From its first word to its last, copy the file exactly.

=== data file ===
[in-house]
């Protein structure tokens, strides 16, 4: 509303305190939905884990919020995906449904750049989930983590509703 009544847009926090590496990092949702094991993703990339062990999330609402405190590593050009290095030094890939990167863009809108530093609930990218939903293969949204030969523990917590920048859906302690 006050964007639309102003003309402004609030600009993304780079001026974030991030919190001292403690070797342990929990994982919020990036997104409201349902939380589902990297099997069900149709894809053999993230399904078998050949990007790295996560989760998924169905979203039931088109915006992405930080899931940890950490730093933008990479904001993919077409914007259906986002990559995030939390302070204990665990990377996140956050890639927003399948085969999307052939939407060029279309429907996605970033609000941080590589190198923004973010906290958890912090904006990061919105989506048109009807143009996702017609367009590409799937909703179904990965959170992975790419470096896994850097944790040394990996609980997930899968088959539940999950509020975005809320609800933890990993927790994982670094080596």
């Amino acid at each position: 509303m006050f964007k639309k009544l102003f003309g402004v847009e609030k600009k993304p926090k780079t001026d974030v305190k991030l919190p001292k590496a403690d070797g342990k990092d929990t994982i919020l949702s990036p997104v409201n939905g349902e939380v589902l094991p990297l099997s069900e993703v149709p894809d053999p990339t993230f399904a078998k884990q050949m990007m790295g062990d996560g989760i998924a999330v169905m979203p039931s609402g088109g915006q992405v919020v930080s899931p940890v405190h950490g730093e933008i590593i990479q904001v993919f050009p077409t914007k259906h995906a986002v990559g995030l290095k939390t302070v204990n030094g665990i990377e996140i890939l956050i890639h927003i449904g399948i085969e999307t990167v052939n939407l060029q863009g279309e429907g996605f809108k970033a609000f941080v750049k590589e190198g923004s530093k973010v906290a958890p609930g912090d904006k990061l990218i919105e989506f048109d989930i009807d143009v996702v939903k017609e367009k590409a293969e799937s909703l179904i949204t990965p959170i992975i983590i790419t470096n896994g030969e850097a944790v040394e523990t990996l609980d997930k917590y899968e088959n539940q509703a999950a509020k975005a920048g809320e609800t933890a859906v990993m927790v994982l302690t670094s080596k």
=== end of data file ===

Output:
[in-house]
């Protein structure tokens, strides 16, 4: 509303305190939905884990919020995906449904750049989930983590509703 009544847009926090590496990092949702094991993703990339062990999330609402405190590593050009290095030094890939990167863009809108530093609930990218939903293969949204030969523990917590920048859906302690 006050964007639309102003003309402004609030600009993304780079001026974030991030919190001292403690070797342990929990994982919020990036997104409201349902939380589902990297099997069900149709894809053999993230399904078998050949990007790295996560989760998924169905979203039931088109915006992405930080899931940890950490730093933008990479904001993919077409914007259906986002990559995030939390302070204990665990990377996140956050890639927003399948085969999307052939939407060029279309429907996605970033609000941080590589190198923004973010906290958890912090904006990061919105989506048109009807143009996702017609367009590409799937909703179904990965959170992975790419470096896994850097944790040394990996609980997930899968088959539940999950509020975005809320609800933890990993927790994982670094080596």
């Amino acid at each position: 509303m006050f964007k639309k009544l102003f003309g402004v847009e609030k600009k993304p926090k780079t001026d974030v305190k991030l919190p001292k590496a403690d070797g342990k990092d929990t994982i919020l949702s990036p997104v409201n939905g349902e939380v589902l094991p990297l099997s069900e993703v149709p894809d053999p990339t993230f399904a078998k884990q050949m990007m790295g062990d996560g989760i998924a999330v169905m979203p039931s609402g088109g915006q992405v919020v930080s899931p940890v405190h950490g730093e933008i590593i990479q904001v993919f050009p077409t914007k259906h995906a986002v990559g995030l290095k939390t302070v204990n030094g665990i990377e996140i890939l956050i890639h927003i449904g399948i085969e999307t990167v052939n939407l060029q863009g279309e429907g996605f809108k970033a609000f941080v750049k590589e190198g923004s530093k973010v906290a958890p609930g912090d904006k990061l990218i919105e989506f048109d989930i009807d143009v996702v939903k017609e367009k590409a293969e799937s909703l179904i949204t990965p959170i992975i983590i790419t470096n896994g030969e850097a944790v040394e523990t990996l609980d997930k917590y899968e088959n539940q509703a999950a509020k975005a920048g809320e609800t933890a859906v990993m927790v994982l302690t670094s080596k």